6.1. Scenario with eNodeB
and Figure 9
show the high-level components of an SN and VCN, respectively, when using an eNodeB. In particular, we show the IP addresses relevant for UE operations and mobility. As mentioned earlier, when a UE attaches to the network, its eNodeB will identify which MME to talk to. The MME will then tell the eNodeB which S-GW and P-GW to talk to. Tunnels are then established between UE and P-GW and between UE and IMS (i.e., SIP proxy or P-CSCF). Such tunnels are also known as EPS bearer and IMS bearer, respectively. According to 3GPP terminology, a bearer
is a tunnel with an associated Quality of Service (QoS), and it may have either a short or long lifetime. As it can be evinced by Figure 16
, there are two types of bearers: default bearers and dedicated bearers. A default EPS bearer is created between UE and P-GW when the UE attaches to the network for the first time and remains as long as UE is attached. At the same time or as soon as the UE performs an SIP registration, a default IMS bearer is also created (for VoLTE service). Each default bearer has its dedicated IP address. When a VoLTE call is initiated, the default IMS bearer is used for the SIP signaling, while a new dedicated bearers with higher QoS are set-up for voice and/or video data traffic. One or multiple dedicated bearers, bundled together, are encapsulated (tunneled) on top of a default bearer, without requiring new dedicated IP addresses. Default bearers are established and switched through the core network by means of dedicated MPLS flows. For this reason, when a UE moves from an SN to a VCN, the EPS bearer, IMS bearer, and MPLS routing (MPLS flow tables) must be updated. In the eNodeB case, the MPLS routing is automatically updated as a consequence of the bearer update—this, however, is not true for the eeNodeB case, as will be discussed later.
6.1.1. EPS Bearer Update
When using a legacy eNodeB, we need to act within the constraints of the current 3GPP standards. In particular, the authors in [24
] define how a UE registered with an MME can move to a different MME belonging to the same MME pool area, and load re-balancing between MMEs is performed.
Regarding load balancing, a weight factor proportional to the probability of being selected by an eNodeB is associated with each MME. The higher the weight factor, the larger the number of UEs that will associate with that MME. In case the MME cannot handle any UE traffic, the weight factor is equal to zero. Each time an MME has to be removed from a MME pool area (i.e., for maintenance purpose), the connected UEs must be off-loaded to other MMEs of the same pool area. This is performed by initiating a S1 Release procedure specifying “load balancing with TAU required”. This procedure triggers a Tracking Area Update (TAU) at the UE side making the eNodeB select a new MME based on the weight factors of all MMEs in the pool. A new EPS bearer is then established between the UE and the new P-GW.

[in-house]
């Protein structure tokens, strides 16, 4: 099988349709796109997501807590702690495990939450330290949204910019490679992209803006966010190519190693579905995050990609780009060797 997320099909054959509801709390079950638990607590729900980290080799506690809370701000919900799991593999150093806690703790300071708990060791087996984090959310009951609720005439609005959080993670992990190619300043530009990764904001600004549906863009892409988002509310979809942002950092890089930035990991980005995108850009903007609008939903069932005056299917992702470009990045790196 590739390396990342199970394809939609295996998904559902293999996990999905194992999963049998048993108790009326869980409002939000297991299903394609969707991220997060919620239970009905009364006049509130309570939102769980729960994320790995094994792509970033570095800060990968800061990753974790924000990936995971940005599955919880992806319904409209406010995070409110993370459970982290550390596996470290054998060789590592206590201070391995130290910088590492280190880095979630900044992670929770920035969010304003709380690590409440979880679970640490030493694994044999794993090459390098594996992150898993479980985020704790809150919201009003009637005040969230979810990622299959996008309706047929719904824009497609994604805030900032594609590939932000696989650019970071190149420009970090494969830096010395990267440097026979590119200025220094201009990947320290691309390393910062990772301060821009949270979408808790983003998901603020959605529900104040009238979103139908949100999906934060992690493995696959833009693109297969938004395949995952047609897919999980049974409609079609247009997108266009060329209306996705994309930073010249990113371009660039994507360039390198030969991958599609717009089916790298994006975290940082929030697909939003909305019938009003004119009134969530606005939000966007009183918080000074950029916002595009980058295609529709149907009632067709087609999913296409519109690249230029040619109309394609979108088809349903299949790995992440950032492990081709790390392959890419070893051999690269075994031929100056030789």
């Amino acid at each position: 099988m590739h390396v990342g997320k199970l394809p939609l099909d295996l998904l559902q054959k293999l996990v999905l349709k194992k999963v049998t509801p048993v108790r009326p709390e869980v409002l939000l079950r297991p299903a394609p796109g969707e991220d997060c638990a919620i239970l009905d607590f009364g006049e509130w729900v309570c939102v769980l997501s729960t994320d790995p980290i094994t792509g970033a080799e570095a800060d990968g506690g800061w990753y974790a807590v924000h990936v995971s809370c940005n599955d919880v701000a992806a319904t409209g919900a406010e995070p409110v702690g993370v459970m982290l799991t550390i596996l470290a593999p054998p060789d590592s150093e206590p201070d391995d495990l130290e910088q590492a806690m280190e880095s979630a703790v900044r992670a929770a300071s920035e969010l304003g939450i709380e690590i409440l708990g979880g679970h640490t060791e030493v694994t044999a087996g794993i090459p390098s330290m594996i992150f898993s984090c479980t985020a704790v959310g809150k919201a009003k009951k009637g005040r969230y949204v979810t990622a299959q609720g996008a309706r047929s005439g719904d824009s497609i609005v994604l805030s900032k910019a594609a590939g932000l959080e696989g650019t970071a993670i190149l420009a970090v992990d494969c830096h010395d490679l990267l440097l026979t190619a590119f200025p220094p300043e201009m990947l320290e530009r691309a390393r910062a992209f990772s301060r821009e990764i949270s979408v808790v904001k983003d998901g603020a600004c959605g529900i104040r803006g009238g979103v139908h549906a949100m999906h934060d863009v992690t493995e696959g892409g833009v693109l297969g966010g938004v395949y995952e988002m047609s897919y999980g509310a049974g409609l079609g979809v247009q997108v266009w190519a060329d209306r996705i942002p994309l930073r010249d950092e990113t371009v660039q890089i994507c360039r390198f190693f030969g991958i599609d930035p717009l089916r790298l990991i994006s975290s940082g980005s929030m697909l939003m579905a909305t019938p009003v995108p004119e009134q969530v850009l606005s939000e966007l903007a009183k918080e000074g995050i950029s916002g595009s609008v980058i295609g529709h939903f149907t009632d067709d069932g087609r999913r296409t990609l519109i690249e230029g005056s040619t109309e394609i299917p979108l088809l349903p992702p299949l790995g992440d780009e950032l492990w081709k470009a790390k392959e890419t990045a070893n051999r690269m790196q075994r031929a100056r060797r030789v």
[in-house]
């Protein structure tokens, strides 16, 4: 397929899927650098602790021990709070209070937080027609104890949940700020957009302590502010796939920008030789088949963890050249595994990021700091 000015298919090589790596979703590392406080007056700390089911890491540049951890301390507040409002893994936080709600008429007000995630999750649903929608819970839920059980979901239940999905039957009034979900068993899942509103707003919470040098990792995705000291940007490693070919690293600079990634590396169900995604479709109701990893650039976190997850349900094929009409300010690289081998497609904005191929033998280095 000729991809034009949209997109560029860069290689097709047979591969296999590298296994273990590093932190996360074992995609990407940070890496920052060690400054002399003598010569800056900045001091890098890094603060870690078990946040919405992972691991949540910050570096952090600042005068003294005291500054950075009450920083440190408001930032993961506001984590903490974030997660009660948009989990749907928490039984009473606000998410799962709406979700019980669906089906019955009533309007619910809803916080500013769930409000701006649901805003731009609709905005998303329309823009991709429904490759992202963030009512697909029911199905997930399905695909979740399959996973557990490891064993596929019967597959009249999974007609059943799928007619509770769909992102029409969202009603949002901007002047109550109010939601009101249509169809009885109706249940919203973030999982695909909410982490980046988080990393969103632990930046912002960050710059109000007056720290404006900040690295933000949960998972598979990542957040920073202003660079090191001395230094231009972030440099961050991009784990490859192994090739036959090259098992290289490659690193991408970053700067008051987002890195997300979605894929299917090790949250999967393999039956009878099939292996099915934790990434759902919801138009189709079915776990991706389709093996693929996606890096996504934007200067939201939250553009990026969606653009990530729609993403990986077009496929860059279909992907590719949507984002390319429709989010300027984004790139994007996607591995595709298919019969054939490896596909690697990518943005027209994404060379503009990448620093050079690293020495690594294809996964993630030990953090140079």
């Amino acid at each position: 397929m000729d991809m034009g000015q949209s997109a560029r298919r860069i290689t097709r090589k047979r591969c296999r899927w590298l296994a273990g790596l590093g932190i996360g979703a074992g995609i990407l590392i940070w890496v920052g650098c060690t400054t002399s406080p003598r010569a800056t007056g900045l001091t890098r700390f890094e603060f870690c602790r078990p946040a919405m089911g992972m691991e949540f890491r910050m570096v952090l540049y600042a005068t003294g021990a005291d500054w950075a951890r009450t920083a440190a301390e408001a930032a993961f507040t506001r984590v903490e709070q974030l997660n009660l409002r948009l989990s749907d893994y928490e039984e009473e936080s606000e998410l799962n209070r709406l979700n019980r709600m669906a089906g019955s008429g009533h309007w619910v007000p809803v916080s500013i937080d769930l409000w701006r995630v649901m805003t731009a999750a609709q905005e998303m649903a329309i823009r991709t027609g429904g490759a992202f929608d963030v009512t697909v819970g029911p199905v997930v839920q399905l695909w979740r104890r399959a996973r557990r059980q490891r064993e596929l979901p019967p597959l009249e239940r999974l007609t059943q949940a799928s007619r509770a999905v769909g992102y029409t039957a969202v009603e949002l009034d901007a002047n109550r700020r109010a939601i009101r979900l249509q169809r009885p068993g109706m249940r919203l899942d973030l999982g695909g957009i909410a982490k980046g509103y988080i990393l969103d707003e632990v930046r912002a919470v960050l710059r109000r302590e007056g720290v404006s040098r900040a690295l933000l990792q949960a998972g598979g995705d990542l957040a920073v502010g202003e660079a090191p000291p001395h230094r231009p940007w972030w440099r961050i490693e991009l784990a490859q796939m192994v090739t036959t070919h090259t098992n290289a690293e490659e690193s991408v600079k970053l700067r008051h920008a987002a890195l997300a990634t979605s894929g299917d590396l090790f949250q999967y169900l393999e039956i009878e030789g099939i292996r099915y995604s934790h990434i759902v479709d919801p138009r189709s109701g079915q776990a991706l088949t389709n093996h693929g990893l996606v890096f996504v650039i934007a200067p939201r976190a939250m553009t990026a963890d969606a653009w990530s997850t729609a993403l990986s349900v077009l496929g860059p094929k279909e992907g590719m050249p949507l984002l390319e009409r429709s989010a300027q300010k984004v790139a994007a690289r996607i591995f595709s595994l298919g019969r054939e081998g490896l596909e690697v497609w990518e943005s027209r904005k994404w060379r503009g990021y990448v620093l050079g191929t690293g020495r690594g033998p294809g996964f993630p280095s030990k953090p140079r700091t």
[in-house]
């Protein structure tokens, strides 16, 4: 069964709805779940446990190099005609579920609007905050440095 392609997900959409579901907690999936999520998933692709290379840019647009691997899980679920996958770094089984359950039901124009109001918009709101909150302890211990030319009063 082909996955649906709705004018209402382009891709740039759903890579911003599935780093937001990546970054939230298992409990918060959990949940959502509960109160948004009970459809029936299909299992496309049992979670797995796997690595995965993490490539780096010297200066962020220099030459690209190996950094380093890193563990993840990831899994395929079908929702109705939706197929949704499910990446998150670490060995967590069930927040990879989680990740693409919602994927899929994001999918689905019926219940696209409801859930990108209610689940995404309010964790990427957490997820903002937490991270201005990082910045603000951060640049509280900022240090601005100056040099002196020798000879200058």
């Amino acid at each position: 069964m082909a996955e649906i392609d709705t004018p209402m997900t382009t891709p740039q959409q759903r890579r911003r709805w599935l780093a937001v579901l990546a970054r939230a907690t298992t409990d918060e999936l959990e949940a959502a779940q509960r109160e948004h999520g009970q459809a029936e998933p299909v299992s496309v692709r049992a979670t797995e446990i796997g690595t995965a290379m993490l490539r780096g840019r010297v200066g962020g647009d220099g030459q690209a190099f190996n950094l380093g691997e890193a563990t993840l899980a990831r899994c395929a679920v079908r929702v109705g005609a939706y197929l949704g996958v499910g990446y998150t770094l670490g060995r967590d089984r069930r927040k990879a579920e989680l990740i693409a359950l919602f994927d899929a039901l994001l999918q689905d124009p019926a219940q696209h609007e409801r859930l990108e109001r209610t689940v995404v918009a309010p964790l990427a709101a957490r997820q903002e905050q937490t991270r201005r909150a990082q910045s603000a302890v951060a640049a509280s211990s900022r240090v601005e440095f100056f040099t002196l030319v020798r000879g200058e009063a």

In our scenario, in order to execute such a procedure, the MMEs of either SN and VCNs have to belong to the same pool. When a SN has to “redirect” a UE to a VCN, it starts a load re-balancing procedure, and the VCN sets the weight factor for its MME to a high value, while all other weight factors are kept unchanged. This weight factor is kept high until the UE is properly re-connected. For further improving the efficiency of this procedure, the SN may set a different MME pool for each VCN so that, at any time, in the pool, there are only the SN MME and one VCN MME. In this case, the SN MME would have to be part of multiple MME pool areas. The same procedure can be used for re-directing back the UE from the VCN MME to the SN MME.
6.1.2. IMS Bearer Update
As already stated, IMS and EPC use different bearers. When UE attaches to the network or when an SIP registration occurs, a default IMS bearer is established. When a UA moves from the SN to a VCN, the default IMS bearer is updated, while other actions must be performed at the application layer. In particular, the SIP Proxy’s IP address used by the SIP UA for connecting to the IMS must be updated with the address of SIP Proxy server of the VCN. However, this task can be easily solved by letting the two SIP Proxy addresses coincide. This is possible without any conflict since the bearer establishes a dedicated circuit pointing either the SN or the VCN, and the SIP Proxies must not be reachable by the UA at the same time.